Friday, 12 June 2020
Ian Rushbury - Interviews Captain Wilberforce
Captain Wilberforce’s Simon Bristoll is actually J Mascis, trapped in the body of Neil Finn. You heard it here first. He confesses to I Don’t Hear a Single, that “a little bit of me dies when people say to me "you guys are great - you remind me of Crowded House." Don’t get me wrong, I love Crowded House, but I'd really love someone to say, "you guys really remind me of Dinosaur Jr!"” Sadly, although Bristoll’s ultra-melodic work has many times been compared to that of Mr. Finn, as yet, critics have still to draw a line between Captain Wilberforce and the sludge-rock supremos he so clearly idolises. Unfortunately for Simon, that probably won’t be changing in the near future.
“When The Dust Just Won’t Settle” is Captain Wilberforce’s fifth album of effortlessly memorable pop rock and they still haven’t even got a Wikipedia page. Something is very wrong with this picture. Although he may be frustrated, Bristoll isn’t bitter: “It’s great being one of England's better-known Power Pop bands.” He says. “We can stand out a bit. In my head, we sound like a poppy version of Radiohead with a bit of Jellyfish, Brendan Benson and Jon Brion. We’re trying to write interesting, non-generic music, but not to the point where its deliberately obtuse.”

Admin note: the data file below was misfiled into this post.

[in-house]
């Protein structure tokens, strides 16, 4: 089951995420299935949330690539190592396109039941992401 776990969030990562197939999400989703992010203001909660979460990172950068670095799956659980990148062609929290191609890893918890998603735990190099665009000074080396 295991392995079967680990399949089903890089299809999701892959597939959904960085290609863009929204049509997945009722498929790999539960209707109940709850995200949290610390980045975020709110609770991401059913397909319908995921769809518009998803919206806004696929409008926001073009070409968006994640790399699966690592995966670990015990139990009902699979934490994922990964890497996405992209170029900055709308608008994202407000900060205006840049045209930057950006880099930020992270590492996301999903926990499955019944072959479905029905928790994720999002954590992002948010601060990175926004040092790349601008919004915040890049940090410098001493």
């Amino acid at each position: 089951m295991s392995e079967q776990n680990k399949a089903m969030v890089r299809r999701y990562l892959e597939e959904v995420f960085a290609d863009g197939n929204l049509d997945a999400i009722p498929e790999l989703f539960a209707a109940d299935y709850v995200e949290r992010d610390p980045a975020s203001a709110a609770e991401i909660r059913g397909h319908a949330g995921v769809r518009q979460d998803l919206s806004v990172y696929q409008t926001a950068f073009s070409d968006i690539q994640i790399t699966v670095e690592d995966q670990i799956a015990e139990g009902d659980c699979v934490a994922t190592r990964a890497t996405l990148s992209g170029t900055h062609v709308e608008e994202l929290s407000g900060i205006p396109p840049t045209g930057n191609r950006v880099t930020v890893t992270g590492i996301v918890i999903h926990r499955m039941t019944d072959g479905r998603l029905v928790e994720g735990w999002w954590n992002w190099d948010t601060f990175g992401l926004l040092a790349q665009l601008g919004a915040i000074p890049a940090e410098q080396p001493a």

Like the rest of the western world, Bristoll is currently cooling his heels while the plague rats have their fun, which may be bad timing, as he has an album to promote… It’s been almost three years since his last album, the stellar “Black Sky Thinking”, so I Don’t Hear a Single was keen to hear just how he’d been passing the time: